By Ammie Ruddle
With resources limited to schools and school sanctioned activities, residents turn to self-care to address mental health issues.
According to Jamie Hudson, chief executive officer of Pendleton Community Care, PCC offers integrated behavioral health services; however, there are more specialized behavioral health services that need to be referred out and those services are difficult because specialized behavioral health services including long term therapy can have long wait lists for patients to get access.
Janice Lantz, the executive director for Pendleton Senior and Family Services Inc. said, “Many residents are referred to one place, such as DHHR (Department of Health and Human Resources) only to be told they can’t help. Then they are referred to someone else who refers them to another place, and by this point many residents give up.”
Longtime resident, Jennifer Taylor-Ide, a behavioral health specialist with decades of experience in the county, discussed the various mental health issues not being addressed. These issues include multi-generational trauma, the physical and emotional safety for the healthy development of children, social media’s influence on children and families, diet and nutrition and even lack of sleep.
Taylor-Ide discussed recommendations to address these issues using resources already within the county. “First and foremost, I think that we need to pivot our thinking from an over-focus on individual service, which is staff intensive, to a more universal mindset,” she added. “This would involve significantly increasing a wide variety of training for local professionals such as teachers and health care workers, parents, law enforcement and community members in general.”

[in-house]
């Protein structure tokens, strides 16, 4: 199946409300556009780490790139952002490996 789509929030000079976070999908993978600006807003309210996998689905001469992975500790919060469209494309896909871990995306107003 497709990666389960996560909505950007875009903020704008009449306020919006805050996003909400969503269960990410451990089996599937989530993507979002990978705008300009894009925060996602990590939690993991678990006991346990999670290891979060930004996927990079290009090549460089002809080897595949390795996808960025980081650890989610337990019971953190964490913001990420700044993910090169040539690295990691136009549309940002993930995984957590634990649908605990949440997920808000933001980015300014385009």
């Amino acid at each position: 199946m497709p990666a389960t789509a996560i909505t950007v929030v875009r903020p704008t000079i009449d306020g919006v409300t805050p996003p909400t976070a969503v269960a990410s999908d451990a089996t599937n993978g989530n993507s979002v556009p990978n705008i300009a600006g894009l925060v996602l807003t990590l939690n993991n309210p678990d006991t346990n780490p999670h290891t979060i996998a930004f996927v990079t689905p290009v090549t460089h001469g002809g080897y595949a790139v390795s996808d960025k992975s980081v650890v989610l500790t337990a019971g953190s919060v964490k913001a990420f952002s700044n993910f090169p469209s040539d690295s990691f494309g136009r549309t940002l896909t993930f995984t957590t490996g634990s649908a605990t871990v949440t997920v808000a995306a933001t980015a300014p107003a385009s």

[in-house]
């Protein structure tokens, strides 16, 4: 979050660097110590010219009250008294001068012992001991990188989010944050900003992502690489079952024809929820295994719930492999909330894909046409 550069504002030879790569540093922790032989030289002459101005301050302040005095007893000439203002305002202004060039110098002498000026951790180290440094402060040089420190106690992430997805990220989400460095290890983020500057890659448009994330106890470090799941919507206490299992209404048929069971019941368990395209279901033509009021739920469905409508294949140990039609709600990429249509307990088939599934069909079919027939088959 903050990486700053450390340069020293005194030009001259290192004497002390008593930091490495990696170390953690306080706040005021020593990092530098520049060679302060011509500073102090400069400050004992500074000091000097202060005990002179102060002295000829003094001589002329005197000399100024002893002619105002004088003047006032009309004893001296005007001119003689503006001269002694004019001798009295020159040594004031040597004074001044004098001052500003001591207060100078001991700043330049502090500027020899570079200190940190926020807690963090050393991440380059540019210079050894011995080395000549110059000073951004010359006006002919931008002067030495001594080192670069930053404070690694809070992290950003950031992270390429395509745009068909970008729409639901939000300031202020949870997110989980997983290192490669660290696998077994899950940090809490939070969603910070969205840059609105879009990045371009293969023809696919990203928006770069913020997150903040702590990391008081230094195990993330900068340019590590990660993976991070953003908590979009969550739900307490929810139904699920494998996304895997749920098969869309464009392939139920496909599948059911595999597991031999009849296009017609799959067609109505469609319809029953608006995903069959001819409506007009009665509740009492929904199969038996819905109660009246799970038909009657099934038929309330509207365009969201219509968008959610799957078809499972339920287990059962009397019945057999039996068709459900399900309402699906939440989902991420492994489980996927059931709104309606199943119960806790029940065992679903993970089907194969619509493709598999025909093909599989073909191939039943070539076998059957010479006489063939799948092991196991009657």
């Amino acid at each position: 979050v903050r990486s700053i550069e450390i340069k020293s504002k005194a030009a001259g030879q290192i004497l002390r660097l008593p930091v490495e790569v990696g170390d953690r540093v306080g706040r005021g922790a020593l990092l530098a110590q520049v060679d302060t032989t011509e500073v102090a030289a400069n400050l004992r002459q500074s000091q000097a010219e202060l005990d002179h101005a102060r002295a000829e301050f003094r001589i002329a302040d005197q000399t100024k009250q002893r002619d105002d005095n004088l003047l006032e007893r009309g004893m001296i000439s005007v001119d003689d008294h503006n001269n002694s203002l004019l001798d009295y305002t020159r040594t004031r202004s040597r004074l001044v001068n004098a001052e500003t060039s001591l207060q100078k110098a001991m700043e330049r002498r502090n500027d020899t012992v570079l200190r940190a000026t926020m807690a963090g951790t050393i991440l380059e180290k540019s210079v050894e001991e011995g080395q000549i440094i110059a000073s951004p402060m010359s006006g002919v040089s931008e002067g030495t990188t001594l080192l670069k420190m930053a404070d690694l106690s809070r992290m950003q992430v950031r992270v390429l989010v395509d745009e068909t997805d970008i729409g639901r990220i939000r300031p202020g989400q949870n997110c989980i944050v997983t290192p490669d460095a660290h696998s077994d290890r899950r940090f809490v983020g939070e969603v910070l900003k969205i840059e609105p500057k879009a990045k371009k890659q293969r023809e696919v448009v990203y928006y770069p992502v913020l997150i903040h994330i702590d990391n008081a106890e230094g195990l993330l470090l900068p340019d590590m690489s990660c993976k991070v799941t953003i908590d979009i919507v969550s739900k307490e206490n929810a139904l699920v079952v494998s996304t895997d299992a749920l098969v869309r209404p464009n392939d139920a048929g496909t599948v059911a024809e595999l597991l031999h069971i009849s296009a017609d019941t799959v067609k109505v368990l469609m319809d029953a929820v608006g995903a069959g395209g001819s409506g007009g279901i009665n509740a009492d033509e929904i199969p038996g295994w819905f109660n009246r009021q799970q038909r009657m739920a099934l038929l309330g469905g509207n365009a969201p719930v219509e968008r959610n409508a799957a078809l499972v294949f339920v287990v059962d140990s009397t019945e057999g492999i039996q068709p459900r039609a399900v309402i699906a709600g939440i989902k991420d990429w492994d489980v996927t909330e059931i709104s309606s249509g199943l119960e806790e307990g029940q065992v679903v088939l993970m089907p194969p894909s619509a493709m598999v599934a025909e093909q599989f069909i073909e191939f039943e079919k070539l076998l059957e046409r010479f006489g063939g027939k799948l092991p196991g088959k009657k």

Other recommendations included having programs available to address universal healthy development, broadening the engagement opportunities available to people of ages so they can find ways to contribute, grow, and participate with others. “This is especially important for young people,” Taylor- Ide said.
Taylor-Ide added, “We need to find some way to staff competent, individual counseling services over time, to meet the needs of those who are willing to tackle their challenges directly for as long as it may take. We have school counseling and limited-session counseling, but do not have adequate places to refer people who are identified as needing additional care.”
The largest obstacle the county faces, according to Taylor-Ide, is the encouragement for a community where people feel safe to speak up, seek assistance and learn.
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